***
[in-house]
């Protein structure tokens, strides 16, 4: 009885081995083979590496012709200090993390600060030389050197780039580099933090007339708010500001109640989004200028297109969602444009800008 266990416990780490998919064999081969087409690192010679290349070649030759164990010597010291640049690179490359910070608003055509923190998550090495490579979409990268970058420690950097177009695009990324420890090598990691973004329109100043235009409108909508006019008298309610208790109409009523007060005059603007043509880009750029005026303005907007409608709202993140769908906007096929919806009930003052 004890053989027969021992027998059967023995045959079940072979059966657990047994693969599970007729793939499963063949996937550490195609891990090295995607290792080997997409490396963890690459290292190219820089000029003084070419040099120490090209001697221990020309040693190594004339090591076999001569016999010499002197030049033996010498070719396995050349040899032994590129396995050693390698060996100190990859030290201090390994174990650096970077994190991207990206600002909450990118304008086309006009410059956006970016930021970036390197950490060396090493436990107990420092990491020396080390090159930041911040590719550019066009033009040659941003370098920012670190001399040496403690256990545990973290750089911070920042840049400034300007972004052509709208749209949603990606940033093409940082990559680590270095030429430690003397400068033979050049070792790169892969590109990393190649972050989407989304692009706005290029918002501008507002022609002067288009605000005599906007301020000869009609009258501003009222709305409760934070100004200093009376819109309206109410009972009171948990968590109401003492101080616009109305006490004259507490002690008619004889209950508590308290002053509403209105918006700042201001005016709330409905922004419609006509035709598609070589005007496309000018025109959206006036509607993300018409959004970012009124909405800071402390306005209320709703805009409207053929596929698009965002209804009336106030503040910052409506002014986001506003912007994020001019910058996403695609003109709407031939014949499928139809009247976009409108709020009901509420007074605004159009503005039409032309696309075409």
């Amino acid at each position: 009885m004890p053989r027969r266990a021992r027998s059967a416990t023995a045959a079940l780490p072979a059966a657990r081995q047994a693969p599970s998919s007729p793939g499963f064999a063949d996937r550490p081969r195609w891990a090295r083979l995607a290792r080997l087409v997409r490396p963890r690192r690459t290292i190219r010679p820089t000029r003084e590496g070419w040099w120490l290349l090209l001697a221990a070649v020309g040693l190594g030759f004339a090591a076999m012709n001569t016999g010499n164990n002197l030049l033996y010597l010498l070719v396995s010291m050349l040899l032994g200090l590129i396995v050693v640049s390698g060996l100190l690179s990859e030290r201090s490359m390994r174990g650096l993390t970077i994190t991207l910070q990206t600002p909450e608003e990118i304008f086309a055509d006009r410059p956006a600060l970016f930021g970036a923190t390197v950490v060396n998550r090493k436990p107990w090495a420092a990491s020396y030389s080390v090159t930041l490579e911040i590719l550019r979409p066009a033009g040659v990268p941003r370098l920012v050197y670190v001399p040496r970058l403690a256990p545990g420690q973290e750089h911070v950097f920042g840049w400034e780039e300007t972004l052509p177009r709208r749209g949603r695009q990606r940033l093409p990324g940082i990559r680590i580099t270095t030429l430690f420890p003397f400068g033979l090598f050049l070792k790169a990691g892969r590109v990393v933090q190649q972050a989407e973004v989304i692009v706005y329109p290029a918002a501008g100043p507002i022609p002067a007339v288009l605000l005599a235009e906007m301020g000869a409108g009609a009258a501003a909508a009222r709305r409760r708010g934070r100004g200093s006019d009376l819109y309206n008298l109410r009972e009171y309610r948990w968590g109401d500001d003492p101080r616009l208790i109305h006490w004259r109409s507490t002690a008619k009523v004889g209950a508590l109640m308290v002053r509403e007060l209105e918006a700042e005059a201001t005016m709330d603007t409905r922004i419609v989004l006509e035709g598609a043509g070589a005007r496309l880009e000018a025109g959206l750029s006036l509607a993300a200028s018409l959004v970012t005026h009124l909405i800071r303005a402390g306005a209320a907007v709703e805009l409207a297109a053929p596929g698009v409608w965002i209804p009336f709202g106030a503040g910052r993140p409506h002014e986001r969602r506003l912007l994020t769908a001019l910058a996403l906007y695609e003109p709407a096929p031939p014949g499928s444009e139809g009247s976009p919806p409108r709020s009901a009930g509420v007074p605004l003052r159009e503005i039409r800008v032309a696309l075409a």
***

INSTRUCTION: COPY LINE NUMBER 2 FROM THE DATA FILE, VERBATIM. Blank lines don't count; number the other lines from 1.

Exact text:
């Protein structure tokens, strides 16, 4: 009885081995083979590496012709200090993390600060030389050197780039580099933090007339708010500001109640989004200028297109969602444009800008 266990416990780490998919064999081969087409690192010679290349070649030759164990010597010291640049690179490359910070608003055509923190998550090495490579979409990268970058420690950097177009695009990324420890090598990691973004329109100043235009409108909508006019008298309610208790109409009523007060005059603007043509880009750029005026303005907007409608709202993140769908906007096929919806009930003052 004890053989027969021992027998059967023995045959079940072979059966657990047994693969599970007729793939499963063949996937550490195609891990090295995607290792080997997409490396963890690459290292190219820089000029003084070419040099120490090209001697221990020309040693190594004339090591076999001569016999010499002197030049033996010498070719396995050349040899032994590129396995050693390698060996100190990859030290201090390994174990650096970077994190991207990206600002909450990118304008086309006009410059956006970016930021970036390197950490060396090493436990107990420092990491020396080390090159930041911040590719550019066009033009040659941003370098920012670190001399040496403690256990545990973290750089911070920042840049400034300007972004052509709208749209949603990606940033093409940082990559680590270095030429430690003397400068033979050049070792790169892969590109990393190649972050989407989304692009706005290029918002501008507002022609002067288009605000005599906007301020000869009609009258501003009222709305409760934070100004200093009376819109309206109410009972009171948990968590109401003492101080616009109305006490004259507490002690008619004889209950508590308290002053509403209105918006700042201001005016709330409905922004419609006509035709598609070589005007496309000018025109959206006036509607993300018409959004970012009124909405800071402390306005209320709703805009409207053929596929698009965002209804009336106030503040910052409506002014986001506003912007994020001019910058996403695609003109709407031939014949499928139809009247976009409108709020009901509420007074605004159009503005039409032309696309075409």